Common carriage is a rational bureaucratic decision prompted by national underwriters' needs. But it's always good to remember that there are costs associated with any national programming decision. One hopes that the positives outweigh the negatives in the big picture. Alas, the costs of common carriage affect some stations more dramatically than others. Stations in the Deep South and parts of the Northeast find that national NPS strands do not perform well, cutting into the national PBS cume as well as the audience and membership of those stations.

Living with polarizing audiences

In summary, public television is feeling the stress of audience fragmentation, erosion, mission-inflicted cume losses and the loss of local scheduling options. New research and evolving station strategies suggest that we can limit the effects of fragmentation by concentrating resources on keeping the viewers we have and bringing them in as dues-paying members.

Overall, there are approximately 23.5 million U.S. households that have coreviewer characteristics. Core viewers come in various sizes and shapes — different ages, genders and backgrounds. That's a substantial number of potential public television partisans.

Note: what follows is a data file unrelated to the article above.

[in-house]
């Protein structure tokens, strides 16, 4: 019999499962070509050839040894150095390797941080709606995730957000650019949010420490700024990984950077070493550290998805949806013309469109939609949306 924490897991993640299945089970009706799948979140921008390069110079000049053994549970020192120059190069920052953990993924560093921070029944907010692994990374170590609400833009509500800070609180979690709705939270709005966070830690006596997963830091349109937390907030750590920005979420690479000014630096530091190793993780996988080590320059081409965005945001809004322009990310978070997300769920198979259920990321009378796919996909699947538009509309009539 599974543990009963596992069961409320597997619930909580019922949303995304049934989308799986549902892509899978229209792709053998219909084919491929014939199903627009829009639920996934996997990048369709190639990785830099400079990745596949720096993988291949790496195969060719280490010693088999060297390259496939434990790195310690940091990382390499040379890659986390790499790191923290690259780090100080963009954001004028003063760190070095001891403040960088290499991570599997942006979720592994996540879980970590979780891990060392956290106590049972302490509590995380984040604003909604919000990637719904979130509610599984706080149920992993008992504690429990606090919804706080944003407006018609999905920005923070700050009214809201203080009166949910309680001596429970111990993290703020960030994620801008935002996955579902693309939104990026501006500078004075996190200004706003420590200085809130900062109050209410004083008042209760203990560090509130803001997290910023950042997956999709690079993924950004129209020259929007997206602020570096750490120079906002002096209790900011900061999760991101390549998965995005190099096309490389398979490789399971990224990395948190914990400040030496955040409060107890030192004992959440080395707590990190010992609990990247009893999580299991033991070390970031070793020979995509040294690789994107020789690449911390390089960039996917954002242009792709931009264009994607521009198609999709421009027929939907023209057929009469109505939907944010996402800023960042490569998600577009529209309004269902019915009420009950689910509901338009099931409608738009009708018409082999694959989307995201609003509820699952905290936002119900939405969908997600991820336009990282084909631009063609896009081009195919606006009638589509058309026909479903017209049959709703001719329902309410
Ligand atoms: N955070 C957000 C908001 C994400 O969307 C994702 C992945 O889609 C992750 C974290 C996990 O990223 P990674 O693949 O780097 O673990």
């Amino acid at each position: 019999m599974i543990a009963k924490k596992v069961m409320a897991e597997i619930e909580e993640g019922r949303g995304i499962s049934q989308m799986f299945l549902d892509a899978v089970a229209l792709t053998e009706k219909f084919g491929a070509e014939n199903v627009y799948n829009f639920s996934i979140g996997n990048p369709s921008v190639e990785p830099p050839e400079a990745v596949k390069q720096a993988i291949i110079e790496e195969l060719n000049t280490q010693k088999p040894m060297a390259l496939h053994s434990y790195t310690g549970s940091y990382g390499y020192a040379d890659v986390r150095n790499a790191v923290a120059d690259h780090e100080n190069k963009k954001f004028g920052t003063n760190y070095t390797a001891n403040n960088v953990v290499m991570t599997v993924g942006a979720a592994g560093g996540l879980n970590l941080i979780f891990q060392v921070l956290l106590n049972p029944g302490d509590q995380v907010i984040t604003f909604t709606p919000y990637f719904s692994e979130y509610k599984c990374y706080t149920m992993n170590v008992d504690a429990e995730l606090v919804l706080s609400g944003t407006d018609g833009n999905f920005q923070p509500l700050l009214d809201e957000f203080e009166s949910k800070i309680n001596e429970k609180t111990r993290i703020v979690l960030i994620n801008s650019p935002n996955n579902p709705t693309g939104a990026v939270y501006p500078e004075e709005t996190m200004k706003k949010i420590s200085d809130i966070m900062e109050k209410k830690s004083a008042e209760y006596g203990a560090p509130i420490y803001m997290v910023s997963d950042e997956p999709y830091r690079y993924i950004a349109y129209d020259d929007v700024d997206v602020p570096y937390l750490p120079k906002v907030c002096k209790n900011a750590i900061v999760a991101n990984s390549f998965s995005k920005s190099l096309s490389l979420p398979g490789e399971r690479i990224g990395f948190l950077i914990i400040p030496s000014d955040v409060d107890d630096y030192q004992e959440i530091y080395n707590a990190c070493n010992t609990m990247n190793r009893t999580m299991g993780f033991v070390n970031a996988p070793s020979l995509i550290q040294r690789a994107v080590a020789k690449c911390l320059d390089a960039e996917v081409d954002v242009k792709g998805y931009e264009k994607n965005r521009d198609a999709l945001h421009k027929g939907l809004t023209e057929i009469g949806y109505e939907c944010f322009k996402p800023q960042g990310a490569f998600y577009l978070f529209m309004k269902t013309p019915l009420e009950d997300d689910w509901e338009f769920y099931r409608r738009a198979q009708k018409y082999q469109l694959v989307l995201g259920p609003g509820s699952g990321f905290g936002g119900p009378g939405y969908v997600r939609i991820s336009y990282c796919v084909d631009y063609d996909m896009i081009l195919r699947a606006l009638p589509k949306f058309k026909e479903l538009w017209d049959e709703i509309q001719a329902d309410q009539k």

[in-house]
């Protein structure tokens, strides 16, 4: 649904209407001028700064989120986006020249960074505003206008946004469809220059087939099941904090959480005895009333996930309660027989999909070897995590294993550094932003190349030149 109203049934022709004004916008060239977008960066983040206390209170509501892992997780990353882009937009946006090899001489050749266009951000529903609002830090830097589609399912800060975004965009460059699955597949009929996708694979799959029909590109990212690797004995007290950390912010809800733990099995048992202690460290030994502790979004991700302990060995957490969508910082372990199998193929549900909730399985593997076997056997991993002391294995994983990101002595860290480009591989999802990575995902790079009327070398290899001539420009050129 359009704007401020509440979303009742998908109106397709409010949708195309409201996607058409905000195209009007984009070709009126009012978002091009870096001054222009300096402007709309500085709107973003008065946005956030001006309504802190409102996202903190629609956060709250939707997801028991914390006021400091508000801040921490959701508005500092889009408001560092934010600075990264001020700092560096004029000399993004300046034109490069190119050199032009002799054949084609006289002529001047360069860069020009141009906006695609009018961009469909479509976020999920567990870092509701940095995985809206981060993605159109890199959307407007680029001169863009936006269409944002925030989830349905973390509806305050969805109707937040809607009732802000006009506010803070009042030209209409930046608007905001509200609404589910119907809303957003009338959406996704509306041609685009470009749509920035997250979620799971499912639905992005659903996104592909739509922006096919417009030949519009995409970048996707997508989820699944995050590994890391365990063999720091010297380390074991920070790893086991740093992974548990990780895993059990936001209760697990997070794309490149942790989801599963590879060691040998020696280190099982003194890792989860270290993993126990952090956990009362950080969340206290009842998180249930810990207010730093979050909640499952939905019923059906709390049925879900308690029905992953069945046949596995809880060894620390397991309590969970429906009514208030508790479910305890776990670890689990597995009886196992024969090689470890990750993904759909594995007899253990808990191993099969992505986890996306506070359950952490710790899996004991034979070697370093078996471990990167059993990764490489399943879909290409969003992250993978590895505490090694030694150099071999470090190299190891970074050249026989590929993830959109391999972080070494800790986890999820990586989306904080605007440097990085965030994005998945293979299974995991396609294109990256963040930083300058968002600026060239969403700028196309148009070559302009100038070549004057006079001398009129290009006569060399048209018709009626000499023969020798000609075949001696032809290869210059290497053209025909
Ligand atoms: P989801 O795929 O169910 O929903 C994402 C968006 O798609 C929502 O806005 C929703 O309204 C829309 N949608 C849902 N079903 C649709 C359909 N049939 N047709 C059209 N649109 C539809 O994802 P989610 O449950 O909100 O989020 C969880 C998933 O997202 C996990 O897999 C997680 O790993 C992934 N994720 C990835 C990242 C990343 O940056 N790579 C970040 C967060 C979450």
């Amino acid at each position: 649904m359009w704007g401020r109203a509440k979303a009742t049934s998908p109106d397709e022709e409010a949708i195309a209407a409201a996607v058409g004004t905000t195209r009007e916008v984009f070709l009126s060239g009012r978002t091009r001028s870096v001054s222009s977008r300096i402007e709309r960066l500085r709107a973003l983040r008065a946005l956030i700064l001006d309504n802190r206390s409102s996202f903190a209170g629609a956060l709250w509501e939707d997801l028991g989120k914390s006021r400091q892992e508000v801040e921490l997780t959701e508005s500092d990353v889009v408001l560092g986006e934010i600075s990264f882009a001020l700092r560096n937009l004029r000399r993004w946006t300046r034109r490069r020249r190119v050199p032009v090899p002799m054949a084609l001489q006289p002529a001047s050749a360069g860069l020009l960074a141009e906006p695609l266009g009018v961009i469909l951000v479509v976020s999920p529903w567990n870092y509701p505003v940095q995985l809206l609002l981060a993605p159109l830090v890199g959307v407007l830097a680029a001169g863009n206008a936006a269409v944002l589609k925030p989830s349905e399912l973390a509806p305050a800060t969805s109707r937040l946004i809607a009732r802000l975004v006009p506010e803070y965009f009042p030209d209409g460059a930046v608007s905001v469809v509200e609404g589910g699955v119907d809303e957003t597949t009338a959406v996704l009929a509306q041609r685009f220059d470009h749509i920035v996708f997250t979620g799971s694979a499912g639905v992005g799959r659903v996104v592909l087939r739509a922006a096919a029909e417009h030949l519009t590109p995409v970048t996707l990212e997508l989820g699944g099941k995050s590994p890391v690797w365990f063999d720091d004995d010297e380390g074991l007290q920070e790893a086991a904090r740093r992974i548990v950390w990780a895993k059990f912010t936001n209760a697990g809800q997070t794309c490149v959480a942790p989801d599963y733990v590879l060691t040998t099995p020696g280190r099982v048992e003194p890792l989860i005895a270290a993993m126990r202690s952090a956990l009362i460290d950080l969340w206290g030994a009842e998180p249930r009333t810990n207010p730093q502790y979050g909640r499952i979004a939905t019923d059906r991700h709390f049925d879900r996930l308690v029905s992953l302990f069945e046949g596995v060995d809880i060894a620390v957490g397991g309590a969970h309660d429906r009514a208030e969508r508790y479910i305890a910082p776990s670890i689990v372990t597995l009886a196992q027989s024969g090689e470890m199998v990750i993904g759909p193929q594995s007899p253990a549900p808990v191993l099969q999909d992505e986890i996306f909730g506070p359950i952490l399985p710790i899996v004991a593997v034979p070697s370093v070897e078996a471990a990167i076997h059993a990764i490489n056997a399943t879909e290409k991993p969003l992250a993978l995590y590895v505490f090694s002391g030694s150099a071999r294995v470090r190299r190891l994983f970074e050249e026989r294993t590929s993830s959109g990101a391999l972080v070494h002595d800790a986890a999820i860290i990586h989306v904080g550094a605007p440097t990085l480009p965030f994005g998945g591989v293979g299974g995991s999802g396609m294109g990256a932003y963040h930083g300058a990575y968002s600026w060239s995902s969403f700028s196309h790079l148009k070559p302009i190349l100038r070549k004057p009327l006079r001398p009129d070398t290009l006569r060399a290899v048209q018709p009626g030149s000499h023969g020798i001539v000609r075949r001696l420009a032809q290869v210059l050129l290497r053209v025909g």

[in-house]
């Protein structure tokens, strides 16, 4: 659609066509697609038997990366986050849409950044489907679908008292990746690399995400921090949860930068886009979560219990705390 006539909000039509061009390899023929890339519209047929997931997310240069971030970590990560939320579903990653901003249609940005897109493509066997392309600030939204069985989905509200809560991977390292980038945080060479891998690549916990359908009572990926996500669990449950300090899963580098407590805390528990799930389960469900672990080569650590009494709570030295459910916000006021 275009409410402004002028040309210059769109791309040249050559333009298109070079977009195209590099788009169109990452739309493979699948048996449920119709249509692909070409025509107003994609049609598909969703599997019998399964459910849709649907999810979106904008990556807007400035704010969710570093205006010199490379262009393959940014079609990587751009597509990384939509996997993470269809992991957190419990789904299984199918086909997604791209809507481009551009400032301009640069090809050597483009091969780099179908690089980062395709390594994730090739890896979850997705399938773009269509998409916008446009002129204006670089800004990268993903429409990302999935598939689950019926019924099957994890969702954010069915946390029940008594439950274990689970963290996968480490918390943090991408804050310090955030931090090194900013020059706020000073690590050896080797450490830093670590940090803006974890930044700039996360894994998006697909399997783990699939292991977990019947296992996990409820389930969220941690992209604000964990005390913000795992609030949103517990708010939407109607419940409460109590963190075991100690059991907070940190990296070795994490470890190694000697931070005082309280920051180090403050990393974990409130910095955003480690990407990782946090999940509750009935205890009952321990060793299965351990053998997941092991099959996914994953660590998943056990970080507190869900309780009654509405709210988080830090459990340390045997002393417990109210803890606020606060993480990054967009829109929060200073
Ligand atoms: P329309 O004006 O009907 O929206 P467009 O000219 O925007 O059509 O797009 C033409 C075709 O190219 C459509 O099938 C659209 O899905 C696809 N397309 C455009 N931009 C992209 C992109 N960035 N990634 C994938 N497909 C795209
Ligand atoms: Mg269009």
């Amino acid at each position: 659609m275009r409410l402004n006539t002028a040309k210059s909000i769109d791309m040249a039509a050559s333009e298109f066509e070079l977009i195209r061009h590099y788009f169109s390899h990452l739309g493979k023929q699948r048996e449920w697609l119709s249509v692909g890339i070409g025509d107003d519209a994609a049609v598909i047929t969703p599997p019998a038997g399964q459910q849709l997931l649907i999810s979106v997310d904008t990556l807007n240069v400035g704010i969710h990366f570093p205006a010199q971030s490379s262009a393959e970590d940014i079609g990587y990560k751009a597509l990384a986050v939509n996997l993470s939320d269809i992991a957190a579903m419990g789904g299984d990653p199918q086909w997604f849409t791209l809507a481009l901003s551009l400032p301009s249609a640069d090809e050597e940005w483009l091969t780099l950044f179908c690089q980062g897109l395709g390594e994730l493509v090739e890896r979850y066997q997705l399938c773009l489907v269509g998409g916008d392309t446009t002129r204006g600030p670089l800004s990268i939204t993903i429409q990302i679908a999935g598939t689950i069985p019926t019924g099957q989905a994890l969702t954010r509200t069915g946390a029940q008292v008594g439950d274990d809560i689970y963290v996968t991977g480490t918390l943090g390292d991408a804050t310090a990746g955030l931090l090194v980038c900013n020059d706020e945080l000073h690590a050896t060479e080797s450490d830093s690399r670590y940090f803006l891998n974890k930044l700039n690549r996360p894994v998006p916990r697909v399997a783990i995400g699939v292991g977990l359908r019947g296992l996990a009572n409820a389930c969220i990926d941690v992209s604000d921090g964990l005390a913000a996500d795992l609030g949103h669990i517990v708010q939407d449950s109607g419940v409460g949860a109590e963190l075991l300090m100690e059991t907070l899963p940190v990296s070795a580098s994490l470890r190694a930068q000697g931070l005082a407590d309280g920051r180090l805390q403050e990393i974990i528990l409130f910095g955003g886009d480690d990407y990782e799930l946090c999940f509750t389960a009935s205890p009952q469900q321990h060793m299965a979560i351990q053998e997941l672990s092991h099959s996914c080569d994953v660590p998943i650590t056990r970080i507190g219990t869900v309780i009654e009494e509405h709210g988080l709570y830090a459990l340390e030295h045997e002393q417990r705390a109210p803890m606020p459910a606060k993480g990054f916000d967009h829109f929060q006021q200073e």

Maximizing gross rating points among station members is a strategy for scheduling to enhance core viewers' and members' satisfaction, and we are seeing indications that member-centric strategies work.

In Sacramento, Calif., KVIE revamped its schedule to focus more on satisfying members after very low renewal rates among long-term members told them they were facing a membership revolt. According to the station's membership director, renewal rates and rejoin rates were up after a year of such scheduling.

In a perfect world, core viewers' emotional commitment would translate into financial commitment. But this happens only if we increase the value of the service: We must recognize and enhance relationships with core viewers and members through the things we say in on-air promotions and pledge drives and the things we do, such as discontinuing mechanistic scheduling tactics.

The core viewers and members are a worthy focus — they are a group of people who, in the increasingly fragmented television world, are more likely to "be there" for us. They are people who have stuck with public television because of their taste and dedication to quality programming.

In the end, fragmentation could be a blessing if it encourages stations to focus less on scheduling and fundraising for noncore and undercommitted audiences and emphasize the mission of providing appealing programs for intelligent and curious viewers of all ages, genders, races and educational levels.